A letter to the telcos, banks, gyms, government institutions, tech firms and many more: Stop breaking the law
Two years ago today, Accept My IBAN went live. It created an easy way for consumers to log cases of IBAN discrimination, regardless of where in Europe they are based or who they bank with. While it’s been a successful initiative that’s collected nearly 3000 consumer complaints, we shouldn’t have had to launch the platform in the first place.
IBAN discrimination - when an organisation tells you your bank account number needs to be from a certain EU country instead of another - has been illegal since 2014. And yet, we receive new IBAN discrimination complaints from all over Europe every single day. National authorities don’t see this as a big problem because they don’t see any complaints coming in. That’s understandable: it’s a complete minefield for consumers to find out who to complain to in the first place. In some countries, consumers can choose from over 20 authorities, navigating websites that may not be in a language they master.
All carrot, no stick
Today, providers breaking the law get away largely unsanctioned. The only outlier is Italy, fining Vodafone and Wind Tre €800 000 for IBAN discrimination. Unfortunately, they’ve continued discriminating after paying up. Vodafone and Wind Tre have been named 157 times on Accept My IBAN.
This can’t continue. We need authorities to take IBAN discrimination seriously and stop these breaches of the EU Single Market. The consumer harm is obvious: they can’t pay or get paid using the account they have. In order to get their tax rebate, receive medical insurance payouts, pay their taxes, set up a new phone contract or a direct debit with their gym, they are forced to open a local bank account or risk losing money, getting denied a service or getting fined themselves.
National interests compete with European interests
The ban on IBAN discrimination is in place to unify the EU Single Market. It’s there to enable consumers to pay and get paid regardless of the country code of their IBAN. In theory, consumers shouldn’t need more than one account to simply pay and get paid in the EU.
Unfortunately, the reality is very different and firms often have to get local licenses, open local offices, invest time, money and effort into getting different IBAN ranges so their customers aren’t shut out or discriminated against. That costs millions of euros every year. Millions that could have been invested in growing companies, creating jobs and making the EU a financial powerhouse. It also hinders innovation, stops providers from being able to offer their services in the best possible way and forces people to open accounts with legacy banks.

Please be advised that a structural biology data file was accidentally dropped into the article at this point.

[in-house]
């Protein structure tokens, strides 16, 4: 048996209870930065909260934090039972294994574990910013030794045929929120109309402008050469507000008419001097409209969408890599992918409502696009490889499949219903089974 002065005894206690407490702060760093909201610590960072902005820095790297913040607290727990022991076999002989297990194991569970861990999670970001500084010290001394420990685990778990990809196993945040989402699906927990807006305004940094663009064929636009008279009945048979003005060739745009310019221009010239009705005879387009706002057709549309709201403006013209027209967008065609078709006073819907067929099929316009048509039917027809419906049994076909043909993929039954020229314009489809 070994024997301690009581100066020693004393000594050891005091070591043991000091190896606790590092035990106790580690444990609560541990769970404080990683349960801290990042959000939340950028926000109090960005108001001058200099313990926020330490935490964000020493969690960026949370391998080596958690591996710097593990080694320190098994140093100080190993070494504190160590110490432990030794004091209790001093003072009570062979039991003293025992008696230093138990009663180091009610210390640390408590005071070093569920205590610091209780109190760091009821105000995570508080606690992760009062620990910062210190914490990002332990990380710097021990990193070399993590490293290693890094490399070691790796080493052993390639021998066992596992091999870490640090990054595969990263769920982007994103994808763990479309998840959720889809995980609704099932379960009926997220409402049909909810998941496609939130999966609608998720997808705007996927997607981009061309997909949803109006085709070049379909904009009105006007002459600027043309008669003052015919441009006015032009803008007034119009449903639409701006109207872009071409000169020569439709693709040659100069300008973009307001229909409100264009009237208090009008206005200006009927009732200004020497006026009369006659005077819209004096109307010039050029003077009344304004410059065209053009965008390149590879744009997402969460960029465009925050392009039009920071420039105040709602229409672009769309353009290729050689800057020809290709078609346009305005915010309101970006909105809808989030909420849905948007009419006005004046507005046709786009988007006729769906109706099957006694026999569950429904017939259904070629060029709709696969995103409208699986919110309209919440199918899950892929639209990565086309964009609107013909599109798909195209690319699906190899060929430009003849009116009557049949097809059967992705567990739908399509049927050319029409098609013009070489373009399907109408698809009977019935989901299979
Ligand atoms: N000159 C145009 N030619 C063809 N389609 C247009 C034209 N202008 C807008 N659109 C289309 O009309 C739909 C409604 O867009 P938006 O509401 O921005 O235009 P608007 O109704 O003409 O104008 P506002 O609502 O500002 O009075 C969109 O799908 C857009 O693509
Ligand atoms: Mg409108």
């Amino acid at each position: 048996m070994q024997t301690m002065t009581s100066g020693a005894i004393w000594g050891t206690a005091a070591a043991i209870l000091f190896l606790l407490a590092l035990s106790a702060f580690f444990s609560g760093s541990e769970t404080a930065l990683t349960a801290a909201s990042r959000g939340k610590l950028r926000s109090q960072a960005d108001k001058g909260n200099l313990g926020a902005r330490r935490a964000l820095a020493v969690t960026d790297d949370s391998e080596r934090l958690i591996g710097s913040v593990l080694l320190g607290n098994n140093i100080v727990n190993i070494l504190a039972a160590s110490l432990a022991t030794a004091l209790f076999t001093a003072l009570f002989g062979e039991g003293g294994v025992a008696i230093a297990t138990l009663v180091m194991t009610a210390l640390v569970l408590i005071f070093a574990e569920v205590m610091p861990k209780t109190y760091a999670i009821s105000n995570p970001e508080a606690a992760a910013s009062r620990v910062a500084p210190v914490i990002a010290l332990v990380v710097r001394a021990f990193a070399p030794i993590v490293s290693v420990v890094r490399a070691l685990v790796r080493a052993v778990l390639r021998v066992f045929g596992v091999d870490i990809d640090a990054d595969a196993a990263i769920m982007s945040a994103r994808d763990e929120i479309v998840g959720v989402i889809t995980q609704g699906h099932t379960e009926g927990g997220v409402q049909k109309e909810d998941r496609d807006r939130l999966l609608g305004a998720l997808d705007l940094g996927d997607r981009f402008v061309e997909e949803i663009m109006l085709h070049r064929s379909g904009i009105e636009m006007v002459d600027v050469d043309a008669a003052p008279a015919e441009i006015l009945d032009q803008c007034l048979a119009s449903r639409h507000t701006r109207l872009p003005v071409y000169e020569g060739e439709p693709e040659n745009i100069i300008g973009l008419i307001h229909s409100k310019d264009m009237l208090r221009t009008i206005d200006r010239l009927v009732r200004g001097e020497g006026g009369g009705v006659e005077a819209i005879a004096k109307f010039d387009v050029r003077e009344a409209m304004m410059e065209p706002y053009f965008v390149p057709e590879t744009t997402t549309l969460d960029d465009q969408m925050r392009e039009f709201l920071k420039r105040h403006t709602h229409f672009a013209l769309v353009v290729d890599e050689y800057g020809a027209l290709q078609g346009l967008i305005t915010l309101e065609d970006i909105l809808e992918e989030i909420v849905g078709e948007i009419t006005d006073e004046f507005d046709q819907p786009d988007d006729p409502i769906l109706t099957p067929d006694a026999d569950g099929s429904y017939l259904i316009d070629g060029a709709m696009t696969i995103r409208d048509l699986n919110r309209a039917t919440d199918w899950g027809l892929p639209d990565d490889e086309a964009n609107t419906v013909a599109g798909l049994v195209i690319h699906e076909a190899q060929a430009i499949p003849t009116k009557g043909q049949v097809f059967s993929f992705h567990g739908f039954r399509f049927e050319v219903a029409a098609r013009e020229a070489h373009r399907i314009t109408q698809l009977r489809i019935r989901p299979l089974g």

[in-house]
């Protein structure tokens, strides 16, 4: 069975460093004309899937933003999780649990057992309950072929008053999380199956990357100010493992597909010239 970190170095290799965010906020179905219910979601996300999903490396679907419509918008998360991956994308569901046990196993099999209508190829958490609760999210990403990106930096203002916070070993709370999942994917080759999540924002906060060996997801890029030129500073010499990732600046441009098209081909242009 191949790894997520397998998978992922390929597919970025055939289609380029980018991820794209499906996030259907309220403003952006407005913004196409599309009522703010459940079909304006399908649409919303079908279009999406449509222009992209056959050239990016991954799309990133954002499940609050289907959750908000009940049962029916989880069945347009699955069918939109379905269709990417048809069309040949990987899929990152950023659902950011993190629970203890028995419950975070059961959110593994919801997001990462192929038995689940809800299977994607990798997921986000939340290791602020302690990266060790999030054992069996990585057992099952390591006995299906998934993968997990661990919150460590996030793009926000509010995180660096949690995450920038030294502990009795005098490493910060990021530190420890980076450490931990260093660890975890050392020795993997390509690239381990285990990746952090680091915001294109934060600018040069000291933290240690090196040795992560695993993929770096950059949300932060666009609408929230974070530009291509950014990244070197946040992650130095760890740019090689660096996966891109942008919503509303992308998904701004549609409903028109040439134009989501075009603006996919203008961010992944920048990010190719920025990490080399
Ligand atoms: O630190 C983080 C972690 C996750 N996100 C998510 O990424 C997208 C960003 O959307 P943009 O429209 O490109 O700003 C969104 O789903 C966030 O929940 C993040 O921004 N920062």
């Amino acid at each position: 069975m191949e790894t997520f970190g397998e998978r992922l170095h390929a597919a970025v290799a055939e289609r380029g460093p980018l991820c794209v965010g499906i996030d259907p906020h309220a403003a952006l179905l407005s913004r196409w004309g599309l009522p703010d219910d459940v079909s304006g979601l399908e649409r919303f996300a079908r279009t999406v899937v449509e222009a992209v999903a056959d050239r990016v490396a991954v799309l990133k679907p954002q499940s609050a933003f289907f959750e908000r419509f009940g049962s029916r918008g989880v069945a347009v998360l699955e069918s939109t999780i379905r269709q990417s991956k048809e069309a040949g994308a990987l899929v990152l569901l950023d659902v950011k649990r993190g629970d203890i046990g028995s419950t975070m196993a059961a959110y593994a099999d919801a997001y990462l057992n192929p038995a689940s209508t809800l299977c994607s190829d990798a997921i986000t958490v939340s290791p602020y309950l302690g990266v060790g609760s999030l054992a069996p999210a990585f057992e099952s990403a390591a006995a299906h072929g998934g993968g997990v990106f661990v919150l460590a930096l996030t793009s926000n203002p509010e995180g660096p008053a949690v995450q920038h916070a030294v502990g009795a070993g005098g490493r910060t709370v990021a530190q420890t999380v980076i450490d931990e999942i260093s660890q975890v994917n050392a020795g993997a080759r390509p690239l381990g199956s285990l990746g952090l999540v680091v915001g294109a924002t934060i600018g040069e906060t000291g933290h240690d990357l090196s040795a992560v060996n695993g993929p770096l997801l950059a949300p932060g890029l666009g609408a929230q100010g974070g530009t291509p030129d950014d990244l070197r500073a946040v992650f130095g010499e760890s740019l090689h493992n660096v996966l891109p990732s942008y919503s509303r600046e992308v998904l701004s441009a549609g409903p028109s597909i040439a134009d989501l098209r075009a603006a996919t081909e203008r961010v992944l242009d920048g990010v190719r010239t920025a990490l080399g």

IBAN discrimination also occurs against entrepreneurs and businesses trying to operate across borders. Financial service providers, e-commerce marketplaces, and others regularly require businesses to have the same IBAN country code as the country they are based in. This contradicts the spirit and commercial aspirations of the Single Market and forms a barrier to entry and growth for Europe’s burgeoning entrepreneurs. It’s in the economic interests of Member States and EU institutions to allow businesses to operate freely, without IBAN discrimination looming over them.
We’re calling on authorities to take IBAN discrimination seriously. There should be no excuses for outdated software systems, for protectionism to promote local bank accounts or for leniency. Organisations have had nearly a decade to comply with the ban on IBAN discrimination. And while it’s less surprising that the private sector cuts corners, it’s shocking to see the public sector set such a disappointing example. One in six consumer complaints are about the public sector. Government institutions should be better than this.
If we lose trust in national authorities to tackle this issue, it might be time for an EU IBAN to make its entrance, to push behaviour change and compliance…
Accept My IBAN
Wise, N26, TrueLayer, Monese, bunq, Klarna, IAMTN, Estonia E-residency, Sumup, Cledara
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